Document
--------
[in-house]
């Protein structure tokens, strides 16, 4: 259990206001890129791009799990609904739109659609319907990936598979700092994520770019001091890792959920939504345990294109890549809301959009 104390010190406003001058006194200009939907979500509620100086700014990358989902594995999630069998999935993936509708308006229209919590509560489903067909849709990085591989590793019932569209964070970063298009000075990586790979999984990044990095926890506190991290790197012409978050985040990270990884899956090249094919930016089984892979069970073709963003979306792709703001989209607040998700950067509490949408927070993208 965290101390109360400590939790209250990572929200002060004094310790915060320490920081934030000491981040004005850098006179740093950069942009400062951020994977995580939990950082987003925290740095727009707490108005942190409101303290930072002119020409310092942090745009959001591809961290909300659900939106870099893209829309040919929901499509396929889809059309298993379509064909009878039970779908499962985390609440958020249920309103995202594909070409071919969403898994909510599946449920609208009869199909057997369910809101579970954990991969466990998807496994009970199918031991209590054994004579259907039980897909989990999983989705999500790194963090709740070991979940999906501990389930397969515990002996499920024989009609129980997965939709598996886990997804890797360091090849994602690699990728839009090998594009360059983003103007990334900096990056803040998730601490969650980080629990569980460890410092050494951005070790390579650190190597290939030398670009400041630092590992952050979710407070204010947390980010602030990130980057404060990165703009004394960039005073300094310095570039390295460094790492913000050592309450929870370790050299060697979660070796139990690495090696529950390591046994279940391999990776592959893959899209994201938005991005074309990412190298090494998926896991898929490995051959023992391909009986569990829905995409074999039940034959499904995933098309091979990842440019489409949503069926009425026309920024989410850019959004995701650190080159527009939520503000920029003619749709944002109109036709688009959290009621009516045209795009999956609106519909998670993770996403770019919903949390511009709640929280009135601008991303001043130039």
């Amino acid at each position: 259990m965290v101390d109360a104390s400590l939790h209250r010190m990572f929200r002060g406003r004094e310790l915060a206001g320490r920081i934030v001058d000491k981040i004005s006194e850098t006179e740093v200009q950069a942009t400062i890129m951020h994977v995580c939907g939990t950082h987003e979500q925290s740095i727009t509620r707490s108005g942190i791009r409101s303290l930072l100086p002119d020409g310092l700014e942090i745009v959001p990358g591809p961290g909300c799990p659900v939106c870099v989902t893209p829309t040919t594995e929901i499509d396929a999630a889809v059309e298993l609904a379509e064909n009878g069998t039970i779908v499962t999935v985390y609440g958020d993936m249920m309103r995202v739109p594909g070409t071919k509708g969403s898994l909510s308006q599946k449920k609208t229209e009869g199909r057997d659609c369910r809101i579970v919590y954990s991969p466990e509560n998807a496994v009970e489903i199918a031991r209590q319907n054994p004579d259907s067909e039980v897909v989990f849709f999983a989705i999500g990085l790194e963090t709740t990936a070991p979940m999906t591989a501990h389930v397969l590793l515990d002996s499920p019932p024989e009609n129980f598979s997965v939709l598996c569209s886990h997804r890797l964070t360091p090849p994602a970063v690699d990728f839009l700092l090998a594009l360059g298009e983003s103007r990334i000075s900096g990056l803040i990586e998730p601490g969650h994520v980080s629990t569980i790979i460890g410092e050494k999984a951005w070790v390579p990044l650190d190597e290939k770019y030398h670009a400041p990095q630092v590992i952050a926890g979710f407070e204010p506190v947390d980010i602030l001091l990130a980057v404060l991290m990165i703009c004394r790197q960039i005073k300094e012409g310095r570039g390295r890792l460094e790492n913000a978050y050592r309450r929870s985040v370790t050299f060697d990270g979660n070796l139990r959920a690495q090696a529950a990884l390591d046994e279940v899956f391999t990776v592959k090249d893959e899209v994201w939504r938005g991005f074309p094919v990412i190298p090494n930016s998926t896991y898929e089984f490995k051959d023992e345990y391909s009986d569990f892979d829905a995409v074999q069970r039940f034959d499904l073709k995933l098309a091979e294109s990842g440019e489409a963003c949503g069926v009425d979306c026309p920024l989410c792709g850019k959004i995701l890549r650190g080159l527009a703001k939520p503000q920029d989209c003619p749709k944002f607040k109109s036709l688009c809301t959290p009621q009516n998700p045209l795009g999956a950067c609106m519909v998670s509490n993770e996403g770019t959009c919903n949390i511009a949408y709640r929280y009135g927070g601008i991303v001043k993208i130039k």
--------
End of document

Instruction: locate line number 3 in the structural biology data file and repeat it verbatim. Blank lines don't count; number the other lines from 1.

């Amino acid at each position: 259990m965290v101390d109360a104390s400590l939790h209250r010190m990572f929200r002060g406003r004094e310790l915060a206001g320490r920081i934030v001058d000491k981040i004005s006194e850098t006179e740093v200009q950069a942009t400062i890129m951020h994977v995580c939907g939990t950082h987003e979500q925290s740095i727009t509620r707490s108005g942190i791009r409101s303290l930072l100086p002119d020409g310092l700014e942090i745009v959001p990358g591809p961290g909300c799990p659900v939106c870099v989902t893209p829309t040919t594995e929901i499509d396929a999630a889809v059309e298993l609904a379509e064909n009878g069998t039970i779908v499962t999935v985390y609440g958020d993936m249920m309103r995202v739109p594909g070409t071919k509708g969403s898994l909510s308006q599946k449920k609208t229209e009869g199909r057997d659609c369910r809101i579970v919590y954990s991969p466990e509560n998807a496994v009970e489903i199918a031991r209590q319907n054994p004579d259907s067909e039980v897909v989990f849709f999983a989705i999500g990085l790194e963090t709740t990936a070991p979940m999906t591989a501990h389930v397969l590793l515990d002996s499920p019932p024989e009609n129980f598979s997965v939709l598996c569209s886990h997804r890797l964070t360091p090849p994602a970063v690699d990728f839009l700092l090998a594009l360059g298009e983003s103007r990334i000075s900096g990056l803040i990586e998730p601490g969650h994520v980080s629990t569980i790979i460890g410092e050494k999984a951005w070790v390579p990044l650190d190597e290939k770019y030398h670009a400041p990095q630092v590992i952050a926890g979710f407070e204010p506190v947390d980010i602030l001091l990130a980057v404060l991290m990165i703009c004394r790197q960039i005073k300094e012409g310095r570039g390295r890792l460094e790492n913000a978050y050592r309450r929870s985040v370790t050299f060697d990270g979660n070796l139990r959920a690495q090696a529950a990884l390591d046994e279940v899956f391999t990776v592959k090249d893959e899209v994201w939504r938005g991005f074309p094919v990412i190298p090494n930016s998926t896991y898929e089984f490995k051959d023992e345990y391909s009986d569990f892979d829905a995409v074999q069970r039940f034959d499904l073709k995933l098309a091979e294109s990842g440019e489409a963003c949503g069926v009425d979306c026309p920024l989410c792709g850019k959004i995701l890549r650190g080159l527009a703001k939520p503000q920029d989209c003619p749709k944002f607040k109109s036709l688009c809301t959290p009621q009516n998700p045209l795009g999956a950067c609106m519909v998670s509490n993770e996403g770019t959009c919903n949390i511009a949408y709640r929280y009135g927070g601008i991303v001043k993208i130039k």